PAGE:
Thomas Welch (2001), The Conversion of Four-Lane Undivided Urban Roadways to Three-Lane Facilities, Transportation Research Board Circular E-C019: Urban Street Symposium (


WSDOT (2010), Community Planning And Development, Washington State Department of Transportation (; at


WSDOT (2011), Washington’s Complete Streets and Main Street Highways: Case Study Resource, Community Planning and Development, Washington State Department of Transportation ( at


Charles V. Zegeer, Richard Stewart, Forrest Council and Timothy R. Neuman (1994), “Accident Relationships of Roadway Width on Low-Volume Roads,” Transportation Research Record 1445 (, pp. 160-168.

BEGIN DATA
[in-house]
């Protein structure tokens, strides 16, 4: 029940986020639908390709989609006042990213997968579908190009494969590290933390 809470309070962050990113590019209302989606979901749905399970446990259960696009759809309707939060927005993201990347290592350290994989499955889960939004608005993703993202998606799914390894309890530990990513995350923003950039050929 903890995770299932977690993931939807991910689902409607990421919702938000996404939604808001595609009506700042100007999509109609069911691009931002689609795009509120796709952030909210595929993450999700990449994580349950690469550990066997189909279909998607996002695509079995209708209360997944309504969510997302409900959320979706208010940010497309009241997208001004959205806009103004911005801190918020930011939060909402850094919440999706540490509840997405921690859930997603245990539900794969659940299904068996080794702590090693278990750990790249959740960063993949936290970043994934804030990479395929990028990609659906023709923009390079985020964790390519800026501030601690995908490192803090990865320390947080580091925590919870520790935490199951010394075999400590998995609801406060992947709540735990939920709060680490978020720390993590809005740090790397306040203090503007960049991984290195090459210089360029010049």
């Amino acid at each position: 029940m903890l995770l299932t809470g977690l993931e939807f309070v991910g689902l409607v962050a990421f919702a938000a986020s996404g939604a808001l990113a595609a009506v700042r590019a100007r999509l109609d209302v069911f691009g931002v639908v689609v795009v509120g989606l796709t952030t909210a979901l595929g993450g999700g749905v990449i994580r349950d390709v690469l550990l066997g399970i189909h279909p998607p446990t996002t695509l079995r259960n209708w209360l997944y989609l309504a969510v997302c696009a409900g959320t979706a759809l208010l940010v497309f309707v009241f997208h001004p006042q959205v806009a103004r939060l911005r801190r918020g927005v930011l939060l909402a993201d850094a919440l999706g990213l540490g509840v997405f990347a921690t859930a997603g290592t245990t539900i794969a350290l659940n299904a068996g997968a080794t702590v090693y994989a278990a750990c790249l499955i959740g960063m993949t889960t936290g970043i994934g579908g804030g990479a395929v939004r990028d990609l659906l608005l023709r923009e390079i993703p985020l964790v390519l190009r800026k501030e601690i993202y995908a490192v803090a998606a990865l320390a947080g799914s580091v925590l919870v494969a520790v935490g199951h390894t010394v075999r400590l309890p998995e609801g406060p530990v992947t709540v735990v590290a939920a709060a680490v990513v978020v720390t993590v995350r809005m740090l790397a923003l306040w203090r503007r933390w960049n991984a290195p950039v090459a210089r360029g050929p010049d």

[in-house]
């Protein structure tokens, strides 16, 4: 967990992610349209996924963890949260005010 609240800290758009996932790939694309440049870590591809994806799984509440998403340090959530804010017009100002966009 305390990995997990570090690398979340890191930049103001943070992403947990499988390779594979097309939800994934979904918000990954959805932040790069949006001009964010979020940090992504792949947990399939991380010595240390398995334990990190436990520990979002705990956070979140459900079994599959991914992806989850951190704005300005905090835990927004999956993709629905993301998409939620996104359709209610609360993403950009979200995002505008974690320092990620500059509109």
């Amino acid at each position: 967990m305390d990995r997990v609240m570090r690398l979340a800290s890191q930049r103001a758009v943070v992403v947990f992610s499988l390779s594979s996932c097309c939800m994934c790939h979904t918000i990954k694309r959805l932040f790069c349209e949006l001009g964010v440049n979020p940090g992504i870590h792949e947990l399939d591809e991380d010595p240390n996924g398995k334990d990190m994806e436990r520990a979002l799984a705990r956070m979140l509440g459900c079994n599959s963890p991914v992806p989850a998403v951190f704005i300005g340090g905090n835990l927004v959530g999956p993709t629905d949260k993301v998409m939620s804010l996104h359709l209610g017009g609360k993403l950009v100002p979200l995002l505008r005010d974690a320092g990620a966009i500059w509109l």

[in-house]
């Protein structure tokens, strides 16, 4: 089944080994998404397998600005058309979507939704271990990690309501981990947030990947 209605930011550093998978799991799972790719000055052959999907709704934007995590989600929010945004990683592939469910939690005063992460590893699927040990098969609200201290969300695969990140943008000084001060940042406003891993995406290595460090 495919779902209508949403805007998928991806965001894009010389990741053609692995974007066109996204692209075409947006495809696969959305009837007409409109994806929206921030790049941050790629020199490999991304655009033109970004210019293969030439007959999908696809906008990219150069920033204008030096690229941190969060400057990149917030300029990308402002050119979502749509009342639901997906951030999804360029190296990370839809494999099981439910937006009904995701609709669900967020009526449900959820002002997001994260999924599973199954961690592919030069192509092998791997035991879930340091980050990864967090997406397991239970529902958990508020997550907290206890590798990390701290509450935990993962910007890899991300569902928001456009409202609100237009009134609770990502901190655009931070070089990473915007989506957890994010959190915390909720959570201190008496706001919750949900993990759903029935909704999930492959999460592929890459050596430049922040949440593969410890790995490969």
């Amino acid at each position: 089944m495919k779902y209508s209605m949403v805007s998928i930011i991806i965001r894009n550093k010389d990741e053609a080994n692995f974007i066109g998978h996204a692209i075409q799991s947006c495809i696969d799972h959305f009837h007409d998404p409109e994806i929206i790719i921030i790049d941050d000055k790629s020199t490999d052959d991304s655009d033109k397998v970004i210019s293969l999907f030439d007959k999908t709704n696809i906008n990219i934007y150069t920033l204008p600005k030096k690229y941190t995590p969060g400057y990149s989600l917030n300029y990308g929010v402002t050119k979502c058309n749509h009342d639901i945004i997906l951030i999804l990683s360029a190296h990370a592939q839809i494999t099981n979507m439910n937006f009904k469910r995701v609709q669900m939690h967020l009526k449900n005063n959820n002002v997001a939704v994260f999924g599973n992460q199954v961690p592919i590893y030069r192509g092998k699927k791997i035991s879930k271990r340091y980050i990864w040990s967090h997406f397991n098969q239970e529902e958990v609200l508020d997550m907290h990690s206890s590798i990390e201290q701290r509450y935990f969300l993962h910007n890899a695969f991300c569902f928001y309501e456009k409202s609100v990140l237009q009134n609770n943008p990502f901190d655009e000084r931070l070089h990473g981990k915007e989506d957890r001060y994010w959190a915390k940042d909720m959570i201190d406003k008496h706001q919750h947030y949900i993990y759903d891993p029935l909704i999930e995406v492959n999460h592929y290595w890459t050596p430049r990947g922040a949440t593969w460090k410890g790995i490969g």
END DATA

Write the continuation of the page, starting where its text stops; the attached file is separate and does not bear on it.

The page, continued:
Charles Zegeer, et al (2002), Pedestrian Facilities User Guide: Providing Safety and Mobility, Pedestrian and Bicycle Information Center (, Highway Safety Research Center, Federal Highway Administration, Publication FHWA-RD-01-102.


Charles Zegeer, et al. (2004), “Safety Effects of Marked Versus Unmarked Crosswalks in 30 Cities,” ITE Journal, Vol. 74, No. 1, January 2004, pp. 34-41; also available at the University of North Carolina Highway Safety Research Center (, 2001.

This Encyclopedia is produced by the Victoria Transport Policy Institute to help improve understanding of Transportation Demand Management. It is an ongoing project. Please send us your comments and suggestions for improvement.